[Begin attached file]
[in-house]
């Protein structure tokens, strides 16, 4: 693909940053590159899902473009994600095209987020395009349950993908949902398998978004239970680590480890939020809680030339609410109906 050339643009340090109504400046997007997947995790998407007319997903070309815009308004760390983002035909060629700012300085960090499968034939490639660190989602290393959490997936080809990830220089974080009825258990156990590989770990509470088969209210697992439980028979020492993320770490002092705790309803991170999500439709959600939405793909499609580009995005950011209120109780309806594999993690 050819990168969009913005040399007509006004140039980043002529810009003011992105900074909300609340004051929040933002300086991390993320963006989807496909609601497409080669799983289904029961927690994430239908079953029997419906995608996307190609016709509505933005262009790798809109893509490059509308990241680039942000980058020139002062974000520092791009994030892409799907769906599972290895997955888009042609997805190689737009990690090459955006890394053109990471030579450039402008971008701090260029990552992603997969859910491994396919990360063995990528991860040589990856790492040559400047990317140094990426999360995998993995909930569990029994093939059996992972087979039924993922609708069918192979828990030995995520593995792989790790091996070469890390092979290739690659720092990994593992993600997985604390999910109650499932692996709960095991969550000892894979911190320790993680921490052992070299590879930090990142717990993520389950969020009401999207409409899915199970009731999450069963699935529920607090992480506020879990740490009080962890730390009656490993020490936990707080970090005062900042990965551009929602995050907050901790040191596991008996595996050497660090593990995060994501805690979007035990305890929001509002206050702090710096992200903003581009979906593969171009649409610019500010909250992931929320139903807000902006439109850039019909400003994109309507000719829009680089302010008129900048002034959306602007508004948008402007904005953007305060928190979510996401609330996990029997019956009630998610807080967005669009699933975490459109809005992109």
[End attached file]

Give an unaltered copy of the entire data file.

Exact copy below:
[in-house]
């Protein structure tokens, strides 16, 4: 693909940053590159899902473009994600095209987020395009349950993908949902398998978004239970680590480890939020809680030339609410109906 050339643009340090109504400046997007997947995790998407007319997903070309815009308004760390983002035909060629700012300085960090499968034939490639660190989602290393959490997936080809990830220089974080009825258990156990590989770990509470088969209210697992439980028979020492993320770490002092705790309803991170999500439709959600939405793909499609580009995005950011209120109780309806594999993690 050819990168969009913005040399007509006004140039980043002529810009003011992105900074909300609340004051929040933002300086991390993320963006989807496909609601497409080669799983289904029961927690994430239908079953029997419906995608996307190609016709509505933005262009790798809109893509490059509308990241680039942000980058020139002062974000520092791009994030892409799907769906599972290895997955888009042609997805190689737009990690090459955006890394053109990471030579450039402008971008701090260029990552992603997969859910491994396919990360063995990528991860040589990856790492040559400047990317140094990426999360995998993995909930569990029994093939059996992972087979039924993922609708069918192979828990030995995520593995792989790790091996070469890390092979290739690659720092990994593992993600997985604390999910109650499932692996709960095991969550000892894979911190320790993680921490052992070299590879930090990142717990993520389950969020009401999207409409899915199970009731999450069963699935529920607090992480506020879990740490009080962890730390009656490993020490936990707080970090005062900042990965551009929602995050907050901790040191596991008996595996050497660090593990995060994501805690979007035990305890929001509002206050702090710096992200903003581009979906593969171009649409610019500010909250992931929320139903807000902006439109850039019909400003994109309507000719829009680089302010008129900048002034959306602007508004948008402007904005953007305060928190979510996401609330996990029997019956009630998610807080967005669009699933975490459109809005992109």